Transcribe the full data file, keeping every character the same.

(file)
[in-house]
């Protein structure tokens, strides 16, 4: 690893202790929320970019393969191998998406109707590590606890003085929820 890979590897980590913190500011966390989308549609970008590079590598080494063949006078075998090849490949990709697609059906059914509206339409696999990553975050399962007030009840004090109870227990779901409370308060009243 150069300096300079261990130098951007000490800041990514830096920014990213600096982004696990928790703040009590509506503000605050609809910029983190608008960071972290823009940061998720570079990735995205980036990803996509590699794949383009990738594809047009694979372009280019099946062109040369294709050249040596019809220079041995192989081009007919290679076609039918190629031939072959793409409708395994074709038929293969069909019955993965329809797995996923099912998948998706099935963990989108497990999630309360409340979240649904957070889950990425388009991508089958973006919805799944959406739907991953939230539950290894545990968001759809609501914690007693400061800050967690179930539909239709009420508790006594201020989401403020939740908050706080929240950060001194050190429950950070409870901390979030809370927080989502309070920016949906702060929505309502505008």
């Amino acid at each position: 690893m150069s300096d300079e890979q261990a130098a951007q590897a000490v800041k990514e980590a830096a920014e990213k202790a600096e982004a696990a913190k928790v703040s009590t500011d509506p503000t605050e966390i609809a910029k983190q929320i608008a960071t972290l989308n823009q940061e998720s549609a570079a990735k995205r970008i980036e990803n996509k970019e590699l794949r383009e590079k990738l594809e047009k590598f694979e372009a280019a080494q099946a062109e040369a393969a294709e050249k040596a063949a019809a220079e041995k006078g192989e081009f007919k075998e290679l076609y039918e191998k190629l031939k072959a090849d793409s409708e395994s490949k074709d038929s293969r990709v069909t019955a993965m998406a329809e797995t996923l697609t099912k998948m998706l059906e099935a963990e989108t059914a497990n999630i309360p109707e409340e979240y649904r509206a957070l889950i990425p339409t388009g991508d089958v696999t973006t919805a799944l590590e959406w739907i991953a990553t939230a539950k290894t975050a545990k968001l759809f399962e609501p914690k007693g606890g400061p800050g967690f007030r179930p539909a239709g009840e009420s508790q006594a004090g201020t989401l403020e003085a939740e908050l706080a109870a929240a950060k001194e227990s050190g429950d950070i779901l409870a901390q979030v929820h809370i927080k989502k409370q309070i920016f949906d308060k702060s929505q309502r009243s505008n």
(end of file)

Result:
[in-house]
């Protein structure tokens, strides 16, 4: 690893202790929320970019393969191998998406109707590590606890003085929820 890979590897980590913190500011966390989308549609970008590079590598080494063949006078075998090849490949990709697609059906059914509206339409696999990553975050399962007030009840004090109870227990779901409370308060009243 150069300096300079261990130098951007000490800041990514830096920014990213600096982004696990928790703040009590509506503000605050609809910029983190608008960071972290823009940061998720570079990735995205980036990803996509590699794949383009990738594809047009694979372009280019099946062109040369294709050249040596019809220079041995192989081009007919290679076609039918190629031939072959793409409708395994074709038929293969069909019955993965329809797995996923099912998948998706099935963990989108497990999630309360409340979240649904957070889950990425388009991508089958973006919805799944959406739907991953939230539950290894545990968001759809609501914690007693400061800050967690179930539909239709009420508790006594201020989401403020939740908050706080929240950060001194050190429950950070409870901390979030809370927080989502309070920016949906702060929505309502505008």
């Amino acid at each position: 690893m150069s300096d300079e890979q261990a130098a951007q590897a000490v800041k990514e980590a830096a920014e990213k202790a600096e982004a696990a913190k928790v703040s009590t500011d509506p503000t605050e966390i609809a910029k983190q929320i608008a960071t972290l989308n823009q940061e998720s549609a570079a990735k995205r970008i980036e990803n996509k970019e590699l794949r383009e590079k990738l594809e047009k590598f694979e372009a280019a080494q099946a062109e040369a393969a294709e050249k040596a063949a019809a220079e041995k006078g192989e081009f007919k075998e290679l076609y039918e191998k190629l031939k072959a090849d793409s409708e395994s490949k074709d038929s293969r990709v069909t019955a993965m998406a329809e797995t996923l697609t099912k998948m998706l059906e099935a963990e989108t059914a497990n999630i309360p109707e409340e979240y649904r509206a957070l889950i990425p339409t388009g991508d089958v696999t973006t919805a799944l590590e959406w739907i991953a990553t939230a539950k290894t975050a545990k968001l759809f399962e609501p914690k007693g606890g400061p800050g967690f007030r179930p539909a239709g009840e009420s508790q006594a004090g201020t989401l403020e003085a939740e908050l706080a109870a929240a950060k001194e227990s050190g429950d950070i779901l409870a901390q979030v929820h809370i927080k989502k409370q309070i920016f949906d308060k702060s929505q309502r009243s505008n």